I don't usually quote people in here but I just had to post this one by one of my favourite directors. He says he doesn't like to engage in telling stories. Obviously as a filmmaker this is inevitable. No matter how bare the plot is or how very little happens in a film - if anything at all - it will still produce some remnant of a story. I think what he means is he doesn't try to tell a story first. It's not his primary objective when making a film.
You hear it all the time: story comes first. In some films, yes, but in the best ones, no. For me, film as a medium has a transformative power that goes beyond merely telling a story or portraying a character. Other mediums do this well, if not better. I've walked out a number of times from a cinema thinking that that film would have worked better as a novel. Or I would love to see that character on a stage production.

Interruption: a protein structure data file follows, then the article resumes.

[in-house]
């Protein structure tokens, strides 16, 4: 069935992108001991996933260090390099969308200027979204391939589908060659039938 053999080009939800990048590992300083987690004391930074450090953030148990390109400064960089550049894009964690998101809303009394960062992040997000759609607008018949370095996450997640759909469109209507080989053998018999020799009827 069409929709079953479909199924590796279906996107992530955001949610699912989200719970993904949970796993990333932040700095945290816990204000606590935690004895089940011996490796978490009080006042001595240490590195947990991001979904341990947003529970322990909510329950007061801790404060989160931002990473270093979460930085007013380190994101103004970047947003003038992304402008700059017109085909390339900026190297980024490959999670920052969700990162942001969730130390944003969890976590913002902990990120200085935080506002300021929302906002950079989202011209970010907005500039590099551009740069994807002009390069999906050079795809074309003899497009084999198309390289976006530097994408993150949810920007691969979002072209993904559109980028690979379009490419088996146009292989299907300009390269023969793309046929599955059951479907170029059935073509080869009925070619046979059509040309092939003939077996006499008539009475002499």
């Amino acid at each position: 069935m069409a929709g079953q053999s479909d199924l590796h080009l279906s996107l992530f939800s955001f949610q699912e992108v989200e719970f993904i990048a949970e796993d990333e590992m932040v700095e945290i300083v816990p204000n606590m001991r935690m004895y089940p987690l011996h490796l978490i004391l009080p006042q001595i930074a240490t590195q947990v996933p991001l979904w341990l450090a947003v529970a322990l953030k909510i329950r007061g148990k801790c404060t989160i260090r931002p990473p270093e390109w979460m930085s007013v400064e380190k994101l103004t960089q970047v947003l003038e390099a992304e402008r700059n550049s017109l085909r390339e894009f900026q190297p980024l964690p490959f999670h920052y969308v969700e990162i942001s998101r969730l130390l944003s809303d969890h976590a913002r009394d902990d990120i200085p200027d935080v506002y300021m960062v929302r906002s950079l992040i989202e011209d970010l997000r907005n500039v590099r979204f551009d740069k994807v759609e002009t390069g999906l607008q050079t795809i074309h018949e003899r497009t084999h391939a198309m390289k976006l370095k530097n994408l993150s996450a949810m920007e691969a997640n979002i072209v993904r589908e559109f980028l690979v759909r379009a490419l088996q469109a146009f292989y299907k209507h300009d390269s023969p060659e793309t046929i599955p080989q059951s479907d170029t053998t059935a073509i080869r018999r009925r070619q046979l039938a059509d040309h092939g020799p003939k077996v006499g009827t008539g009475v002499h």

What film does best is this: its makers capture life and the world through the lens. The audience sits down and watches it, bringing their own experiences, frustrations and pleasures of their life and their world. Then as the film passes through our eyes and ears it changes a little part of ourselves and our perceptions.
Through the combination of image and sound, we walk out with our moods changed. Whether for better or for worse, it doesn't matter. My favourite films have always been the ones that are more concerned about setting a particular atmosphere, either through the 'look' of the film, the editing and even to something small like how the film is paced. The tone of the film must always come first. Story and character can follow after but if the tone is off, the entire film falls apart. All the good films have a certain tone or mood that can leave us feeling angry, sad, jovial, confused, etc.
The bad ones leave us feeling indifferent.